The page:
What is the Bigger Picture?

The days go by so fast, just the other day we were making our plans for 2010 - and now here we are with two thirds of it gone!

For those of you who set goals for 2010 and achieved them you deserve to be commended. Those resolutions and objectives that have still not been realised now need attention! If good time management is one of your strong points, good on you. If not, then you’ve got some work to do, or you will find yourself lost in the big picture.

What is the big picture? What is it all about? I’m sure everyone has their own unique answer to this but, when you ask enough people, certain similarities start coming up. For me it is LIFE. LIFE is the one thing that all of us share. It is the only thing that we, as people, have in common. Although we share life with plants and animals, human LIFE is considered superior to theirs.

But what value can we attach to it? The person’s potential earning power? I think not. What if that person has never worked a day in their life or doesn’t have to? The value of human life is absolutely priceless and yet some babies get dumped like rubbish.

LIFE has become too cheap. We are exposed to daily examples of just how cheap and how little thought goes into robbing someone of their life. The drug dealer that died in a hail of bullets earlier today on the Cape Flats and the illegal miners that were shot by security personnel. And then there are the people in China, India and Pakistan who are battling to survive in the aftermath of those natural disasters. Sad as it might sound; this reality gets referred to as ‘part of life’.

But we that still have the gift of LIFE, what are we doing with it? We need to celebrate it and live it. We must enjoy every living moment of our human lives. We must know our rights and claim our rights. These rights are ours from the moment that we are born and are enshrined in the constitution of South Africa.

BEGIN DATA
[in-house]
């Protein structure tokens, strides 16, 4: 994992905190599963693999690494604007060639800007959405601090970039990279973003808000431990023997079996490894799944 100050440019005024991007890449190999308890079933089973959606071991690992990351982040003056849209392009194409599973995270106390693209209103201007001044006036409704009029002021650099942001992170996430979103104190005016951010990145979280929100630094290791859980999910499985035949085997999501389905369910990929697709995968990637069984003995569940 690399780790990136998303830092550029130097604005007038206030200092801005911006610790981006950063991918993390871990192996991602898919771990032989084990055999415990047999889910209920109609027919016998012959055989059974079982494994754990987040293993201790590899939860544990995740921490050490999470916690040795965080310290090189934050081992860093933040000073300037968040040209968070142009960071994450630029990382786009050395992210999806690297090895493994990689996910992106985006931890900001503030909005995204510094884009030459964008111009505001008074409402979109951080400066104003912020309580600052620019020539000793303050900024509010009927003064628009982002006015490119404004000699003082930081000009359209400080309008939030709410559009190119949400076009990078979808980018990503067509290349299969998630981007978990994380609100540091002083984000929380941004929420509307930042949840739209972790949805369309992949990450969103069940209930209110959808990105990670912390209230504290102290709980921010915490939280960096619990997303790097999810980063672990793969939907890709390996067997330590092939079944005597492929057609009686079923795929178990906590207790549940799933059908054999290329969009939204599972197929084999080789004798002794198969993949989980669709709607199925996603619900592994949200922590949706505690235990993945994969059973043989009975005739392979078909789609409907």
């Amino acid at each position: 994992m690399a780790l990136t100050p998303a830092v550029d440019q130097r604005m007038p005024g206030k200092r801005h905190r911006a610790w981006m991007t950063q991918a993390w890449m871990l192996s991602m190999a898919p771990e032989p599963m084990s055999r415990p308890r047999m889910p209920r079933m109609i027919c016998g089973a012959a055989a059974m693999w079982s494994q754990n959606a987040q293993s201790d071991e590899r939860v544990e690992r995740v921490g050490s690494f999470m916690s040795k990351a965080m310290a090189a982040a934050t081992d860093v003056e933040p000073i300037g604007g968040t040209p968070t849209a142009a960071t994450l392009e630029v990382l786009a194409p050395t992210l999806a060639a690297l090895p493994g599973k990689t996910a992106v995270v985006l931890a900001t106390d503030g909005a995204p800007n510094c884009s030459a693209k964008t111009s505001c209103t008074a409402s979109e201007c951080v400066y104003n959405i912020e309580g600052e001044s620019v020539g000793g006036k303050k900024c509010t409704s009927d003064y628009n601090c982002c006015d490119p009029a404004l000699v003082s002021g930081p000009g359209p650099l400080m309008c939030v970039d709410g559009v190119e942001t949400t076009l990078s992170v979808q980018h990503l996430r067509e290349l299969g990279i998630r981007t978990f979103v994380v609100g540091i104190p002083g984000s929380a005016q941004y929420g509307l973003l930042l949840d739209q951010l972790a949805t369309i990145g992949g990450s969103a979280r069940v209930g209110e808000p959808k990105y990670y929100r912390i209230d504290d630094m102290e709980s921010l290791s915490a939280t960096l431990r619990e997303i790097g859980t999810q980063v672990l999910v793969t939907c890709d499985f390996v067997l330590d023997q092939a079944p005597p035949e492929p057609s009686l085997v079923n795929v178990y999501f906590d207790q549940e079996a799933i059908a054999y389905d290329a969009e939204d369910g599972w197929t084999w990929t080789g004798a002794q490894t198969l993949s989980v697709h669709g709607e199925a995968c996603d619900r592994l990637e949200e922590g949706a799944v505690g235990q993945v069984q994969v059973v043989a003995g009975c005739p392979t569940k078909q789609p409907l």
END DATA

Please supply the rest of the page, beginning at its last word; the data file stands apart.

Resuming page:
Our country was one of the first to ratify the United Nations Convention on the Rights of Persons with Disabilities wherein all of our human rights and freedoms are promoted and protected - on an equal basis with all other members of society.

However, it seems that government is not sure exactly who must take responsibility for us and so we have been included with other vulnerable members of society under one ministry.

Bless you, Madam Minister, you have a huge task in looking after the women, children and persons with disabilities. I know how difficult this can be because I, and many of my friends with disabilities, struggle to look after our own women and children and other persons with disabilities. All of the other ministries should assist in this regard - in fact persons with disabilities should have their own Ministry - but that’s a topic for another time.

Government seems to be handing over their responsibility to civil society organisations, who in turn are only accountable to their constituency or management committee.

This is why NGO’s and people with disabilities need to have a united approach. We must challenge the government and its agencies, such as Lotto, to ensure sufficient funding. We must bring our plights and fights out into the face of the public. Too many serious issues are being ridiculed by the media - especially the tabloids - who seem sceptical of our stories.

If we take a united stand, look past our labels and differences and start focussing on what we have in common we’ll see that life is the same for everyone.

We cannot all fit into the same boat, but we may be in similar boats. We all have this one gift that we share, one life to live. Let us live it to our fullest potential.

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